I'm trying to form this sentence, "First day on the job, and not only am I late, I'm lost." and I'm unsure if using the verb 遅れる or the noun 遅刻 would make any difference here. I'm thinking of writing something like this, 仕事初日で、遅刻だけじゃなく、道に迷ってしまった。

Would using 遅れる like, 仕事初日で、遅れただけじゃなく、道に迷ってしまった。change the nuance of the sentence? Thanks.

1 Answer 1


仕事初日で、遅れただけじゃなく、道に迷ってしまった。 sounds better because 遅刻 is a noun, 遅れる is a verb and 道に迷う is a verb.
Using 遅刻した instead of 遅れた is a good way too. 遅刻した has narrower sense and less possibility of causing misunderstanding.

But 仕事初日で、遅刻したただけじゃなく、道にも迷ってしまった。 is the best.
Though "も" is not necessary in conversations, that feels a bit strange.

  • That makes sense, but could you please explain why the past tense is used here for 遅刻?
    – Jet
    Jan 18, 2023 at 6:56
  • Does the question mean if 遅れた of 遅れただけじゃなく、道にも迷ってしまった。 can be replaced with 遅れる?
    – Chance
    Jan 18, 2023 at 7:12
  • To me, putting the verb in past tense could mean, "Not only WAS I late, but I GOT lost." as opposed to, "Not only AM I late, but I AM lost." Wouldn't putting the verbs in the progressive form work too, right? Like, 遅刻してるだけじゃなく、道に迷ってしまってる。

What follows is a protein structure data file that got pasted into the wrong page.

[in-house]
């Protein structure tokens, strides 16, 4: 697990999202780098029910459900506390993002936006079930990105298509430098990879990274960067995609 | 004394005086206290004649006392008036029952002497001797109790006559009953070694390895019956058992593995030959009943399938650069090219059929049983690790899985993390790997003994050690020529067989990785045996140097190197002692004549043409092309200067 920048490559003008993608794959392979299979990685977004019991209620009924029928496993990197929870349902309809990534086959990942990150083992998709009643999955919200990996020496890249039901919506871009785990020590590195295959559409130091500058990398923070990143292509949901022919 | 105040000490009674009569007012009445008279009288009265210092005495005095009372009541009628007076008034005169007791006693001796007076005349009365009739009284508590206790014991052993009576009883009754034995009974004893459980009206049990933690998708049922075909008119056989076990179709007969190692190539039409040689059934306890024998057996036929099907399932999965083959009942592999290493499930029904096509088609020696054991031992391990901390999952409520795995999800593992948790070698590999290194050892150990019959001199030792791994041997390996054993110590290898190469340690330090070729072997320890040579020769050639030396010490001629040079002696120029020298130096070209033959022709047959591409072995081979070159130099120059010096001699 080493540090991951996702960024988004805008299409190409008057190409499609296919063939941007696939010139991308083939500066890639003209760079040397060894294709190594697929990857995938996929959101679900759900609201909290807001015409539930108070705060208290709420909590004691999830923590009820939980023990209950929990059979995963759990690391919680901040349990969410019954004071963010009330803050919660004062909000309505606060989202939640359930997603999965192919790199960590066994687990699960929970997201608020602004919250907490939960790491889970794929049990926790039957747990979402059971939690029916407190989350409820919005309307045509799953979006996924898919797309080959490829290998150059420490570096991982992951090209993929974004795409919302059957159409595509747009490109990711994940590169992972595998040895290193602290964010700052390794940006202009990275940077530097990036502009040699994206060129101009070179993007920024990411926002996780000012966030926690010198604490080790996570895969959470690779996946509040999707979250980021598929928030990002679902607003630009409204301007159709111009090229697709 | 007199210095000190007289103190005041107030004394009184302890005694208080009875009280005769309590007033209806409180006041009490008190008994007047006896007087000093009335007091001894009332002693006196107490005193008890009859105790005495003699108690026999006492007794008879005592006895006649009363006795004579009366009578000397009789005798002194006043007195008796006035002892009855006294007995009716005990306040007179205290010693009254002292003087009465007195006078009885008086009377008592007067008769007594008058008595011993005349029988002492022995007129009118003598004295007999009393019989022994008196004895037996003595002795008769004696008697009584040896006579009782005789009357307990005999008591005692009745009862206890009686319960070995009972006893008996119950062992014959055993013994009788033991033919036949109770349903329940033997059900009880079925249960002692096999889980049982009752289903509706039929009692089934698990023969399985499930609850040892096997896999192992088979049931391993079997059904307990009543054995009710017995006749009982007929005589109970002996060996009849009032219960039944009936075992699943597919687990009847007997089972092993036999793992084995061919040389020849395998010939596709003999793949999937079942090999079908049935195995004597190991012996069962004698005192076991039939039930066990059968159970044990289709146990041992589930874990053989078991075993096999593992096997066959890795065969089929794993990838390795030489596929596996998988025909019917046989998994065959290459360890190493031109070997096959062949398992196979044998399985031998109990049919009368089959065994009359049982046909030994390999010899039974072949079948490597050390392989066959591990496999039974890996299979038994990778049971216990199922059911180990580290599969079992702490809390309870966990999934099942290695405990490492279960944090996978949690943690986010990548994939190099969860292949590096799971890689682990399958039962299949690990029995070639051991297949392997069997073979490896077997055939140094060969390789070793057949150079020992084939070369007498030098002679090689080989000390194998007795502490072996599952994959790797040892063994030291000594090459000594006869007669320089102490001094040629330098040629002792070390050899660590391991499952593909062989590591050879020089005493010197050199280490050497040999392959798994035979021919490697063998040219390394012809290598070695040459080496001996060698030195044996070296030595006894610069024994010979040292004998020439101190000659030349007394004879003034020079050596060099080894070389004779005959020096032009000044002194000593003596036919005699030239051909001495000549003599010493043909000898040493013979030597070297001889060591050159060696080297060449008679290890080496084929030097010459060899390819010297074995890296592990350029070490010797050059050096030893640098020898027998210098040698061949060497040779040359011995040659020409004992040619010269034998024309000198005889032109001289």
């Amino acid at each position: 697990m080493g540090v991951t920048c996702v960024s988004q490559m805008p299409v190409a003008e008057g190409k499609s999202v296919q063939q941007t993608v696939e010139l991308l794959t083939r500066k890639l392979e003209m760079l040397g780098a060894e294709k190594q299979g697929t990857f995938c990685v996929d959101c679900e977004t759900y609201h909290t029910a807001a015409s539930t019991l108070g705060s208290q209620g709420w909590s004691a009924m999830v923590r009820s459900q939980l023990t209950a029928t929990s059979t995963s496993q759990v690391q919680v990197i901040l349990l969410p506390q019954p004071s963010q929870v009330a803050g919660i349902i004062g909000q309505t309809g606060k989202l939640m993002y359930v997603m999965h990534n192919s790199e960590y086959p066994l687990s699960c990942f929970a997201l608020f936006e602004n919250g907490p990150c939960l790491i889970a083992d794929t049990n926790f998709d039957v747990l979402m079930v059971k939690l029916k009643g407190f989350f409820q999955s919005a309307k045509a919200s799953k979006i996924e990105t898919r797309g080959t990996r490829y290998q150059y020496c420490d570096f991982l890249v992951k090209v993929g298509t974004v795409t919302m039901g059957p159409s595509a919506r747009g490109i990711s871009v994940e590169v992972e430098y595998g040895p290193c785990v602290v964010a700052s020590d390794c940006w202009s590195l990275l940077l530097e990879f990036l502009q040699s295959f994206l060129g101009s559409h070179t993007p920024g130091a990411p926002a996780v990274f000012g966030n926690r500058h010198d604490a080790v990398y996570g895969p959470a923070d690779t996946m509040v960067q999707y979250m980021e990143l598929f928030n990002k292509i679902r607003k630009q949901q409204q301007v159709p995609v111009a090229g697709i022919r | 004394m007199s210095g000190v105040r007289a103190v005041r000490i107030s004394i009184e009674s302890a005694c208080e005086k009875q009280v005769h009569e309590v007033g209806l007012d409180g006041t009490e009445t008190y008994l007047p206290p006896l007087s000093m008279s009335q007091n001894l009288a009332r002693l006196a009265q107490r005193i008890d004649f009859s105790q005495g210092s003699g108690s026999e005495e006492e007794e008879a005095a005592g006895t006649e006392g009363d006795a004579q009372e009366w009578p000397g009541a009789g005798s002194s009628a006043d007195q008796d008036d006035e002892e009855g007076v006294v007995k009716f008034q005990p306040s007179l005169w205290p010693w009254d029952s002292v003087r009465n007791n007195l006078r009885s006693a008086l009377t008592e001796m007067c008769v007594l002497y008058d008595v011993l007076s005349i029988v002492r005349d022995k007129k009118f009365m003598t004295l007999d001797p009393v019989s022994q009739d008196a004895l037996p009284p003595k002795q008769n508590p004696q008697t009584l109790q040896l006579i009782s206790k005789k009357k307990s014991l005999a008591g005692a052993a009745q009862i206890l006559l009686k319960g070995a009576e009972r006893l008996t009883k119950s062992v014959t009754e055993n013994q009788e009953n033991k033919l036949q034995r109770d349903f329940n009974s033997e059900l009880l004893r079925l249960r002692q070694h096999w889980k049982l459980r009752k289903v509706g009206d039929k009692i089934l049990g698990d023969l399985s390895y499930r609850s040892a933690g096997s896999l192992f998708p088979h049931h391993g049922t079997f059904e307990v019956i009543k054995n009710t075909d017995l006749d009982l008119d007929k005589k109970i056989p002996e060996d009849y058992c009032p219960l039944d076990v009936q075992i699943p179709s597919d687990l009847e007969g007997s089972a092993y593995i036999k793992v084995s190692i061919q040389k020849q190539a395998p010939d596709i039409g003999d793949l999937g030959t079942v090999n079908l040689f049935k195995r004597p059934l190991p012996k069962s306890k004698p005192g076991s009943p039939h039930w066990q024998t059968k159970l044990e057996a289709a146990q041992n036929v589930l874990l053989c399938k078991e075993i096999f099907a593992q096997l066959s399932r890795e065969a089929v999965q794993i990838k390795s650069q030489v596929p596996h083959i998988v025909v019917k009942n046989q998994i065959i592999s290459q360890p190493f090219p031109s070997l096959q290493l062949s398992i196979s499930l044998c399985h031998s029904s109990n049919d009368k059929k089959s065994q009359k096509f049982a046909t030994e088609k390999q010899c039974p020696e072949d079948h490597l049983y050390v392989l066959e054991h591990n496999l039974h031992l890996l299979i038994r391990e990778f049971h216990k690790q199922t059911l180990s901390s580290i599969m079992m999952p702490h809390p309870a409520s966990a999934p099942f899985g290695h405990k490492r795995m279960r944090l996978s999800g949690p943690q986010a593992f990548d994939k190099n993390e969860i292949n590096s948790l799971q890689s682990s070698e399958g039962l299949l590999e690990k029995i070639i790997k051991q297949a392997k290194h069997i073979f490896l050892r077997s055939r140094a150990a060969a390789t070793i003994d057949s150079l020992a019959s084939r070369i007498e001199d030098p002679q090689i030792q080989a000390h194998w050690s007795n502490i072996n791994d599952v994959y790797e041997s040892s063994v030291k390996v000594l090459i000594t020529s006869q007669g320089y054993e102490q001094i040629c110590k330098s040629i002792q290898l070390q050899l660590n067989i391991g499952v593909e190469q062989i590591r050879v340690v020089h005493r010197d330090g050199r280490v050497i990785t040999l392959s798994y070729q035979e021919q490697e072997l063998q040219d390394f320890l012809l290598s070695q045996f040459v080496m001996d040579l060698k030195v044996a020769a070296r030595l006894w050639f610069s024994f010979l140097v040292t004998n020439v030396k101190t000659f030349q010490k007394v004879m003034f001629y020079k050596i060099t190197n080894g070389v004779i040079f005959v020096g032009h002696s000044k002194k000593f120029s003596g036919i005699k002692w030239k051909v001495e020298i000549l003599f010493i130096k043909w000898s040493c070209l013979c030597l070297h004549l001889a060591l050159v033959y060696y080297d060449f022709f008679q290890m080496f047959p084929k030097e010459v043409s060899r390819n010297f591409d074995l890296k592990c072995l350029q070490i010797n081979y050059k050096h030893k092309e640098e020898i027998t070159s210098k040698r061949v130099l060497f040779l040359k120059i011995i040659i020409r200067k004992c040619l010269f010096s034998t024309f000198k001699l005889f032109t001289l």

– Jet
    Jan 18, 2023 at 7:14
  • Honestly, I don't know when to use "I'm late" or "I was late" accurately, but in Japanese, we use ”遅刻した" when you were late this morning, or you are still on the way but it's already passed the appointed time, or even you are still on the way and you'll probably be late. "遅刻する" is used when you are still on the way but it's already passed the appointed time, or you are still on the way and you'll probably or possibly be late. It means that "遅刻" in "遅刻する" and "遅刻した" can mean both "unable to be there in time" and "appear there behind time, I think.
    – Chance
    Jan 18, 2023 at 10:34
  • 1
    @Jet - Didn’t you ask about 遅刻して(い)る in this question? The English phrase I’m late seems a bit ambiguous. If you mean I’m going to be/arrive late, you should say 遅れる or 遅刻する. If you mean I’m running late, I would say 遅れている is better than 遅刻している. While the latter is acceptable, strictly speaking, 遅刻 is a punctual thing, not durative. You can still say 遅れた or 遅刻した if you have already accepted as a fait accompli while you are still on your way. It all depends on what you want to say.
    – aguijonazo
    Jan 18, 2023 at 13:58

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